Geocoding places using Google Geocode API in python

Geocoding places using Google Geocode API in python

For a recent project, I had to get latitudes and longitudes of a lot of places given in a csv file. So, I looked for a quick hack and found Google's geocoding API the coolest one around. If you're working with pandas dataframes you can follow along the exact same way, otherwise you can just use the function for geocoding for your desired address(es).

Step 1: Load the csv file with addresses into a pandas dataframe.

import pandas as pd
import requests

data = pd.read_csv('Enter your csv file location here')

Step 2: Apply the geocoding function to the address column of your dataframe and add the geocodes in another column of the dataframe. We name this column latlong.

data['latlong'] = data[ENTER ADDRESS COLUMN NAME HERE].apply(getLatLong)

When we use an apply function to a column of dataframe, it runs the function for each cell in that column and returns the corresponding results.

Step 3: Now let's take a look at the geocoding function.

def getLatLong(address):
    url = '' # api endpoint to hit
    mysensor = 'false'
    api_key = 'ADD YOUR API KEY HERE'       # you can choose to not use an api key as well.
    payload = {'address':address, 'sensor':mysensor, 'key': api_key}
    r = requests.get(url, params=payload)

    json = r.json()

    lat = json['results'][0]['geometry']['location']['lat']
    lng = json['results'][0]['geometry']['location']['lng']

    return lat, lng

We just define the url, add the address, sensor and api_key parameter and send the request to the Google geocoding api using the requests library in python. We can also remove the api key part if we want. Google's geocoding API allows 2500 requests/day for a user for free. So, if you don't use an api key, you are limited to 2500 addresses per day for free but you can pay to get more requests done and faster (On the free plan, the api processes 1 request/second). If you use an api key you are still limited to 2500 requests per day but you can use different api keys to get more requests done for free! You can get an api key against a gmail id (more on this below) and for multiple gmail accounts you can get multiple keys and use them alternatively if you have more than 2500 addresses to process in one day. The api sends back a truckload of data but we are only interested in the latitudes and longitudes. So, we parse them from the json response and return them as a tuple. You can print the json response to explore the full response that the api sends you back.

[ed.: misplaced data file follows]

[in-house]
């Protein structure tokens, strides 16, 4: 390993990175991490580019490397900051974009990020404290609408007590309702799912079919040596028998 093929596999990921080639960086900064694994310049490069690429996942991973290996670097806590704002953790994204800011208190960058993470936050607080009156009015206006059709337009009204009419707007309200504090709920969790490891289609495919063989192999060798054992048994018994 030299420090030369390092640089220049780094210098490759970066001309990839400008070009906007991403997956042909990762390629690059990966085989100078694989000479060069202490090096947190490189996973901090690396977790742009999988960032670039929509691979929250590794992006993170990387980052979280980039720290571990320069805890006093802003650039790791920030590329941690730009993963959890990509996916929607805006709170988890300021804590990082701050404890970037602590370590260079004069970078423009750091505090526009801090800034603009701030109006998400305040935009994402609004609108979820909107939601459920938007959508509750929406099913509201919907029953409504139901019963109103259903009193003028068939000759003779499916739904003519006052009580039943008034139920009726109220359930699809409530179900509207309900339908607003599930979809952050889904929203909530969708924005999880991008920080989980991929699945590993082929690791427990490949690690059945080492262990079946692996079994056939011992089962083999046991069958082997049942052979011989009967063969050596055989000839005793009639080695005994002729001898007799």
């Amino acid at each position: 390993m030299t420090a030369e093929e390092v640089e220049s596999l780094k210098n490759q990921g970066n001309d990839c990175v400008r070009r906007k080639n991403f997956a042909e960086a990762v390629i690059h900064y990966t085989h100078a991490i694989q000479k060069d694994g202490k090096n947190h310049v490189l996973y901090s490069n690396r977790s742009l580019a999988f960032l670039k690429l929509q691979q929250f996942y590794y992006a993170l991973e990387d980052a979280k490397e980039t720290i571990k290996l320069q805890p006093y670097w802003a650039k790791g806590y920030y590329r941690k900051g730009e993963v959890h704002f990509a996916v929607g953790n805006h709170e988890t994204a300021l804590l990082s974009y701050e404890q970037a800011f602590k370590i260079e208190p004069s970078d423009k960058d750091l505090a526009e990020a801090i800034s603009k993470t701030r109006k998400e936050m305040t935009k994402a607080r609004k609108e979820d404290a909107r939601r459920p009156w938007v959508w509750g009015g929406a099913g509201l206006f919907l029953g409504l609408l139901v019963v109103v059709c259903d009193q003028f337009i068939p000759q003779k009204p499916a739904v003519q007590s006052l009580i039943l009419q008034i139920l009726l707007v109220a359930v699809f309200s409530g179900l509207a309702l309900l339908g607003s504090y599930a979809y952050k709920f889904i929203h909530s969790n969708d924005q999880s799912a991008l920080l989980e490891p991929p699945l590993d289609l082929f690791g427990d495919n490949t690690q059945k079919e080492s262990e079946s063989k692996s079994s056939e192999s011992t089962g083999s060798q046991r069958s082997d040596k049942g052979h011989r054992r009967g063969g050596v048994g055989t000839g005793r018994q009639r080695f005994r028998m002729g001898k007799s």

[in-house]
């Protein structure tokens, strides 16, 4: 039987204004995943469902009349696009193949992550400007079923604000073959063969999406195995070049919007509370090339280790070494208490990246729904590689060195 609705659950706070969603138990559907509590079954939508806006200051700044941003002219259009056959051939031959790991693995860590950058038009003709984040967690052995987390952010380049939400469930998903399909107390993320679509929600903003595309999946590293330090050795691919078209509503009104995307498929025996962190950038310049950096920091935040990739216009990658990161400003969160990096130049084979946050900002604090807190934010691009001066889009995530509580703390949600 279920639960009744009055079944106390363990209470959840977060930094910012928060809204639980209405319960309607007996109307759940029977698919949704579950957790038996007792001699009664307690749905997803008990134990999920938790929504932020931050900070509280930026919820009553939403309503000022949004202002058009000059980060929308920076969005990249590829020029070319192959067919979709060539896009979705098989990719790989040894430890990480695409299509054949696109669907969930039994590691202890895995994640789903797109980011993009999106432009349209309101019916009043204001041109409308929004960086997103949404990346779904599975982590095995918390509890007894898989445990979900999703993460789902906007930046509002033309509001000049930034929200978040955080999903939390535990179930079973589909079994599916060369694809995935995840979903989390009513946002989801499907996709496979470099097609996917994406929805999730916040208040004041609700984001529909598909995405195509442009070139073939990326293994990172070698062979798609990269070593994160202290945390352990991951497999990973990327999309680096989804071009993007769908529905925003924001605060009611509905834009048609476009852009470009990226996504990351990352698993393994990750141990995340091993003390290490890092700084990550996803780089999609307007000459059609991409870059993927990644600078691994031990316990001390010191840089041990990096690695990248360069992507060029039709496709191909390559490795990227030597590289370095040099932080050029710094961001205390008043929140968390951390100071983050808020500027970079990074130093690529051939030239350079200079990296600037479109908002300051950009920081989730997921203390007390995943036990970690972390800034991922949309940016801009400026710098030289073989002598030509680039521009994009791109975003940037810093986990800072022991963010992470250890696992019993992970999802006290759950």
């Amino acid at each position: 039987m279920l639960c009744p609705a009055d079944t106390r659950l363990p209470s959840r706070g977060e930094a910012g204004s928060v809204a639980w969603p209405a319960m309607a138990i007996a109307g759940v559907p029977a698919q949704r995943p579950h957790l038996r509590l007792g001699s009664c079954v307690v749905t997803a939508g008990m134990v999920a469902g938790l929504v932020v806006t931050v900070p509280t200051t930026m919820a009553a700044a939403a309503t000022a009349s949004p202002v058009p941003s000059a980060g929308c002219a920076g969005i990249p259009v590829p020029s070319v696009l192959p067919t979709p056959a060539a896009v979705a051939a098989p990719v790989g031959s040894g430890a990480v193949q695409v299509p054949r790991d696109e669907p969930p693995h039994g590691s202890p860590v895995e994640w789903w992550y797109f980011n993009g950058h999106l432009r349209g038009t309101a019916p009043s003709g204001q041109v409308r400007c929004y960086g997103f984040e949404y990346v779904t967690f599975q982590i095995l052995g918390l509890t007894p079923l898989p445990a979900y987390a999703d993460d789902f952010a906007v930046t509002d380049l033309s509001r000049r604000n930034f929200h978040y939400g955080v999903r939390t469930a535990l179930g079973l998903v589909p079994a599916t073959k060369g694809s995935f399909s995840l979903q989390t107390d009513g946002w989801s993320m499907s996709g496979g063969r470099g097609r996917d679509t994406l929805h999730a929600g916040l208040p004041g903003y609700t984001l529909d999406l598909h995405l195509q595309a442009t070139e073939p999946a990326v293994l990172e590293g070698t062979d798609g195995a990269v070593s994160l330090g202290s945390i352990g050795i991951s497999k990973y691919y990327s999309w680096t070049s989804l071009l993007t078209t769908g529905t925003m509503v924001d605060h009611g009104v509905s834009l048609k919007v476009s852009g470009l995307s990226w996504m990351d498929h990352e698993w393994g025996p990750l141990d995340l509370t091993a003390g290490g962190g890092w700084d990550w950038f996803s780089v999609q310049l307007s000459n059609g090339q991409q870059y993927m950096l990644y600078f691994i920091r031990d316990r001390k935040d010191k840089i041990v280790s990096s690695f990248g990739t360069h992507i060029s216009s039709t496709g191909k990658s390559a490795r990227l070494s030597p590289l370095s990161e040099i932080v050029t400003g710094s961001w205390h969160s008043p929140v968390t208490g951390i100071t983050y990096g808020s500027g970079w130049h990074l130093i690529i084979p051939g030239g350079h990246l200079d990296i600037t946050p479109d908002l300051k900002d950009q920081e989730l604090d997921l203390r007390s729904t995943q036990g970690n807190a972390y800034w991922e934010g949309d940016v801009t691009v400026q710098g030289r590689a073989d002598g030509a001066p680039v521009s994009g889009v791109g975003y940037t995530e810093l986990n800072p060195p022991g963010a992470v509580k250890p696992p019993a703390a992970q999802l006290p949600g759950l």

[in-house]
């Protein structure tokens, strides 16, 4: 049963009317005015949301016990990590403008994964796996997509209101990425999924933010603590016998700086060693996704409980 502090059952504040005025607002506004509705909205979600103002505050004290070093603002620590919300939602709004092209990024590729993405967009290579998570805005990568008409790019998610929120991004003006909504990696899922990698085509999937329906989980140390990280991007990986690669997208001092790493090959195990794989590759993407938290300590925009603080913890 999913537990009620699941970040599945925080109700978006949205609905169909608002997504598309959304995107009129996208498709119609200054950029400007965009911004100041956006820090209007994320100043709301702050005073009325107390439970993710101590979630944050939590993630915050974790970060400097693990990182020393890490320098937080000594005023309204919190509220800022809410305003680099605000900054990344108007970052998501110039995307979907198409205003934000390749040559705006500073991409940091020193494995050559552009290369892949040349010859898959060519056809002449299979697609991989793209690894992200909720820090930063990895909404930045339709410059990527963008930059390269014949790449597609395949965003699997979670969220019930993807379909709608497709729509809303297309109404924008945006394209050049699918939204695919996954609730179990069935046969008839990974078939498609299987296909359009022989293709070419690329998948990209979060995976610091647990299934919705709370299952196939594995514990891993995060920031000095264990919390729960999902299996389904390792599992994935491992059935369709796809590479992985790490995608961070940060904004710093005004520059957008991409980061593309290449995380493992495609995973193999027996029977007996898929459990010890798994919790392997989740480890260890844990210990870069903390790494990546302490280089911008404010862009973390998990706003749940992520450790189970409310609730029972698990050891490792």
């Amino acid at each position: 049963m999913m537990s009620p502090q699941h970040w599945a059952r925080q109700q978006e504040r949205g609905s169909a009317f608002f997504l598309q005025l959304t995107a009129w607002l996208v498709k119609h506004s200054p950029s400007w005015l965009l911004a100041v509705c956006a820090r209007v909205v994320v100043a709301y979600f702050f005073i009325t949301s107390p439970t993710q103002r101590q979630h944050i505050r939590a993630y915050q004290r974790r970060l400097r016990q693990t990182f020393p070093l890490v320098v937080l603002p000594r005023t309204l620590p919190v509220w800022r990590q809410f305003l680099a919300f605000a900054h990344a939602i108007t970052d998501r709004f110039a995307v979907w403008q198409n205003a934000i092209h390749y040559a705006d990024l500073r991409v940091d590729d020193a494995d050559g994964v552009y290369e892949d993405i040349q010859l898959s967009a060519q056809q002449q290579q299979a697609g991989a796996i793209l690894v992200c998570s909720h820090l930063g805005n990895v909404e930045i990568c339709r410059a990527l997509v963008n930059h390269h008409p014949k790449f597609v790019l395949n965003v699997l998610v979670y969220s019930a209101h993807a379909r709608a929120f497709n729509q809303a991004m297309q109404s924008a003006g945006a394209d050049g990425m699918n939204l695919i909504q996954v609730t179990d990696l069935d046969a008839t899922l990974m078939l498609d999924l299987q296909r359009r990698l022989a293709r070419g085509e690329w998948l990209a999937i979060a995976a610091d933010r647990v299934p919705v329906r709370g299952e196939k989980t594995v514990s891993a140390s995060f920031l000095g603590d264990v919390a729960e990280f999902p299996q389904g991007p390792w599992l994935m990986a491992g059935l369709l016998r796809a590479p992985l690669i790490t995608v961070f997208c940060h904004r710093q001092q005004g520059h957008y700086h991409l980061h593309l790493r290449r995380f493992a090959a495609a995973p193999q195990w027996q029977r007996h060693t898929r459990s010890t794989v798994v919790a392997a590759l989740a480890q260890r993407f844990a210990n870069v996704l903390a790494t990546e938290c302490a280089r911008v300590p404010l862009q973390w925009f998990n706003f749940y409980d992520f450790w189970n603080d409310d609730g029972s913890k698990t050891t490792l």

Getting an API key: To get an api key for this purpose, follow these steps:

  • Go to Google Developers API Console

  • Log in to your gmail account if you're not logged in already.

  • Under Google Maps APIs, click more and then click on Google Maps Geocoding API.

  • Then add a new project in your dashboard, and enable the api key.

  • Then click on the Credentials tab on the left navbar and copy the api key from there and paste it in the above function and you're done!

Step 4: Following the above process, you will get the latitudes and longitudes in the form of a tuple. If you want separate columns of latitudes and longitudes, just use this trick:

data['Lat'], data['Long'] = map(list, zip(*list(data['latlong'])))

Finally, save it back to a csv file for later use.

data.to_csv('ADD YOUR FILE NAME HERE')

To see a live demonstration you can check out my recent visualization project.


So, now you have all the geographic coordinates for the places you want. What if you want to mark them on a map? Turns out it's really quick and easy using google maps.

  • Go to

  • Create a new map

  • On the left side of the map, click import

  • Now import your csv from your hard drive.

  • Click on lat, long or latlong column in the dialogue box that pops up to specify the columns that has your latitudes and longitudes values.

  • Click finish and google will place markers on the map corresponding to the coordinates in your csv file for you.

So, you can geocode and visualize them on a map in no time! Or if you want an interactive map as a web app, try out the dash library from plotly that I used in this project.

Happy (geo)coding!